Managing Risk in a Risky Business

Garth Ruff, Field Specialist Beef Cattle and Livestock Marketing, OSU Extension

Manage the risk of grazing stockers!

The grass is getting greener by the day and livestock are being turned out to pasture as we speak. For many years cattle producers have purchased and turned out stocker cattle on grass this time of year. The goal: put on cheap gain, utilizing grazed forages. While the pounds added to cattle in a stocker operation might be cheap, one thing is for certain that in 2024 calves being purchased to be stockers on grass are anything but.

Looking at livestock auction reports in eastern Ohio 300-500 pound steers last week cost anywhere from $3.00-$3.52 per pound for quality steer calves. Heifer calves cost $2.50 – $3.00 per pound. That is a range in cost from $750 to north of $1,700 per head invested in a calf that will be grazing through the summer. With that kind of up-front costs in buying cattle this spring, summer grazing is risky as it has ever been and there are Continue reading

Enhancing Sacrifice Grazing Lots: Solutions for Winter Mud Challenges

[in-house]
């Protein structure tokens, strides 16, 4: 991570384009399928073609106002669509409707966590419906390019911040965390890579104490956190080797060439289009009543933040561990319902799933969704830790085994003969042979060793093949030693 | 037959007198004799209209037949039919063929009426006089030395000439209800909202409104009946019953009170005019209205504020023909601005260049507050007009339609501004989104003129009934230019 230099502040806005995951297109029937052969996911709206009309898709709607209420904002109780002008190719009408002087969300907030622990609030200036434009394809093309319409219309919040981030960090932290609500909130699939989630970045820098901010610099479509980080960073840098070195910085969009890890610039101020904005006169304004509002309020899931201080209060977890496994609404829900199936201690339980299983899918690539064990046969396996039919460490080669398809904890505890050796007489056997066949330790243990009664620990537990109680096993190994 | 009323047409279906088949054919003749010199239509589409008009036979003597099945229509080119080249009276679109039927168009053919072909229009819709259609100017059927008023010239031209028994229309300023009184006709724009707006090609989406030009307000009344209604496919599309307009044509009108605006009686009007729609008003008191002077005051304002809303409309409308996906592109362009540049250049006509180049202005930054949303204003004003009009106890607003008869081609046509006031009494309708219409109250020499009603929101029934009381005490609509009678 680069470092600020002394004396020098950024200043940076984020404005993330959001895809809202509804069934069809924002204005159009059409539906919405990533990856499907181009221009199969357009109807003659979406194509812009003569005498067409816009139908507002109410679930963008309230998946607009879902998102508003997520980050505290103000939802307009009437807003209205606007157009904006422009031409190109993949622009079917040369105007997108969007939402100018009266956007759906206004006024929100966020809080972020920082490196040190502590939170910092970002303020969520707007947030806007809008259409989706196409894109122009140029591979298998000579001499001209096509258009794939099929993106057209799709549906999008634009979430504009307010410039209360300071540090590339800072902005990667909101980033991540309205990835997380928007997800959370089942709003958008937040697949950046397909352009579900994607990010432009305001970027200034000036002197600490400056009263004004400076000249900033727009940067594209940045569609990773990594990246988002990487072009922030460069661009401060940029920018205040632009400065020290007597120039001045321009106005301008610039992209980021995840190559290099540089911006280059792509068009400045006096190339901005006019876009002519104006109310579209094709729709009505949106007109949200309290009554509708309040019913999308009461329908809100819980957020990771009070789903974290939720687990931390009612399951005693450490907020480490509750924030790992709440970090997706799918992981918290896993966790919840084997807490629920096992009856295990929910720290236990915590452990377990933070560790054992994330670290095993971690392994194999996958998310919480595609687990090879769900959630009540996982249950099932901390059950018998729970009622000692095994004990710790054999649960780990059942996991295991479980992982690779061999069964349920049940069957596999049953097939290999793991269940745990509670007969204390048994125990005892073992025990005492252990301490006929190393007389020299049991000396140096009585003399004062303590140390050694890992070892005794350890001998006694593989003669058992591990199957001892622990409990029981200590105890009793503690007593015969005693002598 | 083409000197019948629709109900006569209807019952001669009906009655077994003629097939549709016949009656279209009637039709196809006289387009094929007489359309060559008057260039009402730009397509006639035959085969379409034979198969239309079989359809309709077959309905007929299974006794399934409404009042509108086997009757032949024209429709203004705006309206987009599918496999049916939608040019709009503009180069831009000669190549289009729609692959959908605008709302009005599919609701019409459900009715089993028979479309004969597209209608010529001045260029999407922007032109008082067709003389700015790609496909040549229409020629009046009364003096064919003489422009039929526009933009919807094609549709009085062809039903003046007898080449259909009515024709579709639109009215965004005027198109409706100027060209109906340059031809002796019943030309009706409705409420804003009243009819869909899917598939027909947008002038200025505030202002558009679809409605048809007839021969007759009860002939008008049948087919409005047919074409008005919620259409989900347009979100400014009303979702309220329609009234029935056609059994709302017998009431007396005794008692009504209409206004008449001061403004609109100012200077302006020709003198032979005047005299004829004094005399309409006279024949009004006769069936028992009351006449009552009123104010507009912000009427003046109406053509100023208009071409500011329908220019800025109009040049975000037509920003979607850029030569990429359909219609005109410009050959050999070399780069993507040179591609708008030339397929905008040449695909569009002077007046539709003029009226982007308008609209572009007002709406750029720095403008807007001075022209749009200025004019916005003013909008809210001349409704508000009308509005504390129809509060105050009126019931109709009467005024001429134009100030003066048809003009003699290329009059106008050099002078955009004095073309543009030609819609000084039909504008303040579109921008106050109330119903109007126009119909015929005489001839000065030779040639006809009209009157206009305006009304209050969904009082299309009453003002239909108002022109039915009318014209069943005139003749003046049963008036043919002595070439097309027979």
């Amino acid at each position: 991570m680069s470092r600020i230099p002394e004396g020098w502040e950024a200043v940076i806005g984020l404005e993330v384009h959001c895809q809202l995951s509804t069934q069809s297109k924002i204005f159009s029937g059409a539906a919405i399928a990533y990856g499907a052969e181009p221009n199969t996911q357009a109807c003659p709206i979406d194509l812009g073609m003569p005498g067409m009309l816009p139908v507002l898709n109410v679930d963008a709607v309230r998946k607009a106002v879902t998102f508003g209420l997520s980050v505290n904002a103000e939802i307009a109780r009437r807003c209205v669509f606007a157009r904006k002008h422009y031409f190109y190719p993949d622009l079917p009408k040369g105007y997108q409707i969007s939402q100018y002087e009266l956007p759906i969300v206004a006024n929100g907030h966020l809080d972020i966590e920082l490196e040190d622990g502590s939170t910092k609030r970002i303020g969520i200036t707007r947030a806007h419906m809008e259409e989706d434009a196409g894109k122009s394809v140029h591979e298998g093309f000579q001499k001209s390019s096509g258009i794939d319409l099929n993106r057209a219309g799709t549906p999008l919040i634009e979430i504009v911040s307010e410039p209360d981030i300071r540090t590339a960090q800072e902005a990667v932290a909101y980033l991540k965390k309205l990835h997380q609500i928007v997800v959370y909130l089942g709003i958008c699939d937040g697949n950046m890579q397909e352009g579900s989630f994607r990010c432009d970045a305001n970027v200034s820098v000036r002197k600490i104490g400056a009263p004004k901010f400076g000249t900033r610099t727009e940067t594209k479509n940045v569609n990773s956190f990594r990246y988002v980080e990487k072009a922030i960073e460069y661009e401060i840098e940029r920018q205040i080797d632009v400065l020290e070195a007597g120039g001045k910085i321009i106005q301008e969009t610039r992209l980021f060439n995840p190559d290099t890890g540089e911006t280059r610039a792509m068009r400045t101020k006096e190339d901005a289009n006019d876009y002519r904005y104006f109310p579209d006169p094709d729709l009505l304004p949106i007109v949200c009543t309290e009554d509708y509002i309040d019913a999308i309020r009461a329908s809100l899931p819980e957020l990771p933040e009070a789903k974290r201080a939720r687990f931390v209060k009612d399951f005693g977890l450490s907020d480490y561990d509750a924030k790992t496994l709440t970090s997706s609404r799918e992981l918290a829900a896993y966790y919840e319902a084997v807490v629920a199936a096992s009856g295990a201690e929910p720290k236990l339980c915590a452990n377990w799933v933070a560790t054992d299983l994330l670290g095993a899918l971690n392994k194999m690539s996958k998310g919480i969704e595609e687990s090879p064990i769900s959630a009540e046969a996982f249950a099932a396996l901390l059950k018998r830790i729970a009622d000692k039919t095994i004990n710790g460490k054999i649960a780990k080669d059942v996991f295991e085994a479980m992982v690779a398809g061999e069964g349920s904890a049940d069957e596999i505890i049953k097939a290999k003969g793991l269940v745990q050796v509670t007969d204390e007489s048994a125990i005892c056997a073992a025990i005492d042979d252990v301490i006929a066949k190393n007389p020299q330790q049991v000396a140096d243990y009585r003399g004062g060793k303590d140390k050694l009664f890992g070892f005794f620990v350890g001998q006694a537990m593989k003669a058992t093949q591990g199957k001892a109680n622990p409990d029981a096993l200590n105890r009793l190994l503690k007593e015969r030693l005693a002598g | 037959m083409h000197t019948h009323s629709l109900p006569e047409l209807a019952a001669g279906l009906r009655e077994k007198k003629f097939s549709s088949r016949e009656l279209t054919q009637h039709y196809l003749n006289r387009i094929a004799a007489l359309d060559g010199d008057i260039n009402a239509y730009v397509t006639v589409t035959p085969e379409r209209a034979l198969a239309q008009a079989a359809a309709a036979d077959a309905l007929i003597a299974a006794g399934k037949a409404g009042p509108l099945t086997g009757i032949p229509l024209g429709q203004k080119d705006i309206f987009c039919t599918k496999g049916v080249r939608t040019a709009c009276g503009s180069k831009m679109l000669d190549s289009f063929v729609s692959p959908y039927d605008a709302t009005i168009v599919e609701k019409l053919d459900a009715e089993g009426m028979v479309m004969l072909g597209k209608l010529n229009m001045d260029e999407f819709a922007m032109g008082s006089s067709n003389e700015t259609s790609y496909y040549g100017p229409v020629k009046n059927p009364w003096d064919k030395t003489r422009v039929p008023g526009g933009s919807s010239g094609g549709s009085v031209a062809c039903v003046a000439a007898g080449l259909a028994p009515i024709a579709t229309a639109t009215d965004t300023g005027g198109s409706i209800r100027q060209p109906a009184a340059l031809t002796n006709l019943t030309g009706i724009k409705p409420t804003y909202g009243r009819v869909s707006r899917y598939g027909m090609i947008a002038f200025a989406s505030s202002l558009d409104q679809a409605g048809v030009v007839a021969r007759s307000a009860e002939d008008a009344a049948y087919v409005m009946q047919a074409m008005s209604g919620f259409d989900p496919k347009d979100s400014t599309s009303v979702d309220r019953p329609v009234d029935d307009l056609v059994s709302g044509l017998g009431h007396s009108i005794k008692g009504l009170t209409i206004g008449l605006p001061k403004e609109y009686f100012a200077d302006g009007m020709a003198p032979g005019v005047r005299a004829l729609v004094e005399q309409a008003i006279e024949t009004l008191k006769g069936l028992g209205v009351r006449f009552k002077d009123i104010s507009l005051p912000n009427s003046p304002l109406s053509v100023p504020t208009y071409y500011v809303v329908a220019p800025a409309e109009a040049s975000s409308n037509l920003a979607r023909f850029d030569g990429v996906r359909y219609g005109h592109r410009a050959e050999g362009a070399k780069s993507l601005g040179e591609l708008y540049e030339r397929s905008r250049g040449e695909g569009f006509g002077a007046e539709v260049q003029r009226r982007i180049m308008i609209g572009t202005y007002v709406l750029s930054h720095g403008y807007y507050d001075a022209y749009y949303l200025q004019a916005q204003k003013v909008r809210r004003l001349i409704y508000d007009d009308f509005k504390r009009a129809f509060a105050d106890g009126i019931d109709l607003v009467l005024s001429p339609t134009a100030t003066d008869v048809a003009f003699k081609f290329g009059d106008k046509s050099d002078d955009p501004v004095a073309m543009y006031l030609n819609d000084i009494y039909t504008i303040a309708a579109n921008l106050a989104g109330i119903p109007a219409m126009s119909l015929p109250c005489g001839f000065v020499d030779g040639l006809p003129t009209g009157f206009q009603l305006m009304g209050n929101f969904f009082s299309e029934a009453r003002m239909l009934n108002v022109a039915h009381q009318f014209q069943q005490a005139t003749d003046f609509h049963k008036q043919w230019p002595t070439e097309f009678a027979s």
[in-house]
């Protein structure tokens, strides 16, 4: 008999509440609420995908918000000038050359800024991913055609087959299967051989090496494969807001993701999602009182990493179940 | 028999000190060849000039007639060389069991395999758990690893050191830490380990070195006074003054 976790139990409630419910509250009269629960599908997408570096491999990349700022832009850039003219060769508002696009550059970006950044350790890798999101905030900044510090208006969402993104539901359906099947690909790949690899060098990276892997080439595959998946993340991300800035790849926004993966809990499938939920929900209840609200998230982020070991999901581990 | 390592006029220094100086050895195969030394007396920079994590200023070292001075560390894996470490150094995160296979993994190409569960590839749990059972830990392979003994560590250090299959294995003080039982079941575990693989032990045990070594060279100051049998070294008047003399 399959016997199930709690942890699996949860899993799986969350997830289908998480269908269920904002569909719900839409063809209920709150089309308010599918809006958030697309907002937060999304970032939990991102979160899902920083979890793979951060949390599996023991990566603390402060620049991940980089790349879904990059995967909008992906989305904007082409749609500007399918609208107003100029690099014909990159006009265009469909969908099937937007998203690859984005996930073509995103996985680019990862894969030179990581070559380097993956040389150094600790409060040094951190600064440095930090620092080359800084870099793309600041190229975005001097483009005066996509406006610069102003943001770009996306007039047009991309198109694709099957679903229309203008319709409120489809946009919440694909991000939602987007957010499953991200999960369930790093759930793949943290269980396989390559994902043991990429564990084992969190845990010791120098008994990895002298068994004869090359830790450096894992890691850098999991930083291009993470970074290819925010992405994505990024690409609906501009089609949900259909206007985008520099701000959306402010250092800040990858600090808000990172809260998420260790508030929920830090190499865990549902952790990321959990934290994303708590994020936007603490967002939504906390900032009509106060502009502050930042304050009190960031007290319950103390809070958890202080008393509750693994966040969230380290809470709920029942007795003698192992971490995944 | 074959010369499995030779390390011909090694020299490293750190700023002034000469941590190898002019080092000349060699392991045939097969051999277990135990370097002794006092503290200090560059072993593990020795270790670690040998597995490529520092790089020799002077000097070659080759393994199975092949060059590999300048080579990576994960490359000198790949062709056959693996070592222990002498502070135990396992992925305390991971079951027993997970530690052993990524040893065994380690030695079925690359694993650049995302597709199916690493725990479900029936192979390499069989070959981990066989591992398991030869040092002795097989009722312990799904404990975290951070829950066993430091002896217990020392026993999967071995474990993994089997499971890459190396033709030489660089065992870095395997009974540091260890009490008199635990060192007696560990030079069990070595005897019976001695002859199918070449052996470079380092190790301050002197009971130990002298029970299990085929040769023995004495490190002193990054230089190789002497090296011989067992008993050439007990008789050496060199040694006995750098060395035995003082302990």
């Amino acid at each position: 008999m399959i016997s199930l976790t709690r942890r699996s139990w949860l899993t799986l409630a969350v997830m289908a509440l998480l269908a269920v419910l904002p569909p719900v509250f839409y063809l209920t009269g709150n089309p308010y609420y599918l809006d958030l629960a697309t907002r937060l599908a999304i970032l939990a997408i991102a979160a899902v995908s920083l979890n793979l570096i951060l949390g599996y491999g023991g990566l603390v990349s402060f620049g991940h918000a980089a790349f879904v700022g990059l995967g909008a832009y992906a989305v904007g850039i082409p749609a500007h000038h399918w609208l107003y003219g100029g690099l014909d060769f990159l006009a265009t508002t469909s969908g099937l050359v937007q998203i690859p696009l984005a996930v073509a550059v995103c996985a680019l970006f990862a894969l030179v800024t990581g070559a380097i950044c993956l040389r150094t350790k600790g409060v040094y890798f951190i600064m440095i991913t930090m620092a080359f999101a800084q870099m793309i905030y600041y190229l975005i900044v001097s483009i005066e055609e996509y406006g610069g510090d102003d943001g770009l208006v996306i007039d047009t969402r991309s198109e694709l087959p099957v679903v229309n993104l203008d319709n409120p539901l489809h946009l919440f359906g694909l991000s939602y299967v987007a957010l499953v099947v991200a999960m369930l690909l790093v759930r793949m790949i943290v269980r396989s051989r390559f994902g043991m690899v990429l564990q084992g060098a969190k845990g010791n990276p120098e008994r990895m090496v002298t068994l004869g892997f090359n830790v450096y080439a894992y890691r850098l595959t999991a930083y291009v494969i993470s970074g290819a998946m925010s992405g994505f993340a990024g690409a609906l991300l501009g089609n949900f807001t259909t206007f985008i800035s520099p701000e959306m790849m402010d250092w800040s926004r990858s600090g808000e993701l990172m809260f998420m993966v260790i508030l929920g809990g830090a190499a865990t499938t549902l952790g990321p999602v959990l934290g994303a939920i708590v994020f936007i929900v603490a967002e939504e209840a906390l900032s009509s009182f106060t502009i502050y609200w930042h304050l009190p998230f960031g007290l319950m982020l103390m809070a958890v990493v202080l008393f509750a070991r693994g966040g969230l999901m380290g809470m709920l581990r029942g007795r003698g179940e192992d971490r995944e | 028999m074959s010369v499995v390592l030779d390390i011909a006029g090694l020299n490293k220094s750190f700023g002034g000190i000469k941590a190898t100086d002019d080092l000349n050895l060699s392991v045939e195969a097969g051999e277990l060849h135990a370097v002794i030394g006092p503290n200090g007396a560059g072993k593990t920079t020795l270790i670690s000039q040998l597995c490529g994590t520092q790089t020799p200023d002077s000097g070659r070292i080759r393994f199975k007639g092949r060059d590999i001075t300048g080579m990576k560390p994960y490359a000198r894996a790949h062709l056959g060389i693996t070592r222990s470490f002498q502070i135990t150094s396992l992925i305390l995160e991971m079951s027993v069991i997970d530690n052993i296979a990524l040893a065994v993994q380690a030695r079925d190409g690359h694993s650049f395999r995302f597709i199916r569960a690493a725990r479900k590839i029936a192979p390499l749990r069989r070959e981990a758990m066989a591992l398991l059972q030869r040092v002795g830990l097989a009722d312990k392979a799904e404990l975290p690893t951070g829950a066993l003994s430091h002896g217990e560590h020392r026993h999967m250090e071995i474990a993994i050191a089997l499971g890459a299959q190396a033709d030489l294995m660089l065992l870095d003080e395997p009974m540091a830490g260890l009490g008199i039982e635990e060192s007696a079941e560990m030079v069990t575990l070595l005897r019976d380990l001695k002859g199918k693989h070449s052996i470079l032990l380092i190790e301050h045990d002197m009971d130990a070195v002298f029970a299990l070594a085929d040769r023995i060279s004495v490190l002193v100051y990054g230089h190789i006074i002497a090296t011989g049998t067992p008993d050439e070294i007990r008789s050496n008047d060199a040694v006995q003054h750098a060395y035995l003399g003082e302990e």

Ted Wiseman, OSU Extension, Perry County (originally published in Farm & Dairy)

Restoring a sacrifice lot offers a unique challenge.

During winter, sacrifice grazing lots serve as vital spaces for livestock, protecting primary pastures from overgrazing and erosion. However, these areas often struggle with mud accumulation due to heavy rainfall and trampling. Tackling these issues is important for both animal welfare and environmental concerns. Every operation has its own unique challenges, but there are some common strategies for renovating sacrifice grazing lots to effectively mitigate winter mud problems.

Before conducting any renovation strategies, it’s essential to understand the root causes of mud problems. Some factors are within our control, while others such as weather are not. Studies emphasize the importance of evaluating soil composition, drainage patterns, and livestock behavior to develop targeted solutions. Taking the time to look Continue reading

Myth-Busting BVD Virus Eradication: Is it Possible?

– Dr. Michelle Arnold, Ruminant Extension Veterinarian

In Germany they proved BVD virus exposure can be quickly and substantially reduced.

“BVD” or “Bovine Viral Diarrhea” virus contributes to a wide range of reproductive, respiratory, and digestive system diseases in cattle. Although symptoms of the initial virus infection are typically mild such as fever and possibly off-feed for a day, there is much more going on than meets the eye. In calves, the BVD virus is immunosuppressive, predisposing infected calves to secondary bacterial infections particularly in the lungs, leading to significant sickness and death loss from bronchopneumonia in the stocker/backgrounder sector. In naïve, susceptible (non-vaccinated or poorly vaccinated) adult cows and heifers, infection with the BVD virus often goes completely unnoticed but ultimately results in reproductive failure, including infertility, early embryonic deaths, abortions, stillbirths, malformed calves, and weak newborns depending on Continue reading